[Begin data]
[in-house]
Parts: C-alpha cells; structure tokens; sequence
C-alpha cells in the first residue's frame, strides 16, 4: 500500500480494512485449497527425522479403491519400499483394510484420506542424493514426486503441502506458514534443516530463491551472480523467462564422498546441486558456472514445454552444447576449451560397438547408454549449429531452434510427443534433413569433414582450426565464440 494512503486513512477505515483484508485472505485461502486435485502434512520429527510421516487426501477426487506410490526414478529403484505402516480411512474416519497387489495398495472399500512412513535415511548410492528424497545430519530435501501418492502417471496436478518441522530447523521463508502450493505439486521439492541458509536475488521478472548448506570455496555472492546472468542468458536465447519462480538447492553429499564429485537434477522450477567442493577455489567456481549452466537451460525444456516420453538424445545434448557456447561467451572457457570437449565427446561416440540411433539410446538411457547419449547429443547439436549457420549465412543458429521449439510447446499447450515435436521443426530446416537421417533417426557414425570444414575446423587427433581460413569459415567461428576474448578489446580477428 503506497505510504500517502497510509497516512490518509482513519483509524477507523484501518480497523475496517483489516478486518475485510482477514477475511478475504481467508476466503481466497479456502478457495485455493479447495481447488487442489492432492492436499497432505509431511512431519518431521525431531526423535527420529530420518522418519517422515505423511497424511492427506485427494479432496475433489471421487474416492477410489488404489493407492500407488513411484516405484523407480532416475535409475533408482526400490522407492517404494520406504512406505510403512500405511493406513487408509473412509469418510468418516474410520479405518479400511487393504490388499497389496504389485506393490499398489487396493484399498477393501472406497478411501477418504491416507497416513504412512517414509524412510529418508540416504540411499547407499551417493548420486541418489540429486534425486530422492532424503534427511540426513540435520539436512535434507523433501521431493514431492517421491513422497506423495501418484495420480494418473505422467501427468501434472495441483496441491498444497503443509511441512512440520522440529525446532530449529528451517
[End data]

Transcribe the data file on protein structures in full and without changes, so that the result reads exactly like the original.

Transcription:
[in-house]
Parts: C-alpha cells; structure tokens; sequence
C-alpha cells in the first residue's frame, strides 16, 4: 500500500480494512485449497527425522479403491519400499483394510484420506542424493514426486503441502506458514534443516530463491551472480523467462564422498546441486558456472514445454552444447576449451560397438547408454549449429531452434510427443534433413569433414582450426565464440 494512503486513512477505515483484508485472505485461502486435485502434512520429527510421516487426501477426487506410490526414478529403484505402516480411512474416519497387489495398495472399500512412513535415511548410492528424497545430519530435501501418492502417471496436478518441522530447523521463508502450493505439486521439492541458509536475488521478472548448506570455496555472492546472468542468458536465447519462480538447492553429499564429485537434477522450477567442493577455489567456481549452466537451460525444456516420453538424445545434448557456447561467451572457457570437449565427446561416440540411433539410446538411457547419449547429443547439436549457420549465412543458429521449439510447446499447450515435436521443426530446416537421417533417426557414425570444414575446423587427433581460413569459415567461428576474448578489446580477428 503506497505510504500517502497510509497516512490518509482513519483509524477507523484501518480497523475496517483489516478486518475485510482477514477475511478475504481467508476466503481466497479456502478457495485455493479447495481447488487442489492432492492436499497432505509431511512431519518431521525431531526423535527420529530420518522418519517422515505423511497424511492427506485427494479432496475433489471421487474416492477410489488404489493407492500407488513411484516405484523407480532416475535409475533408482526400490522407492517404494520406504512406505510403512500405511493406513487408509473412509469418510468418516474410520479405518479400511487393504490388499497389496504389485506393490499398489487396493484399498477393501472406497478411501477418504491416507497416513504412512517414509524412510529418508540416504540411499547407499551417493548420486541418489540429486534425486530422492532424503534427511540426513540435520539436512535434507523433501521431493514431492517421491513422497506423495501418484495420480494418473505422467501427468501434472495441483496441491498444497503443509511441512512440520522440529525446532530449529528451517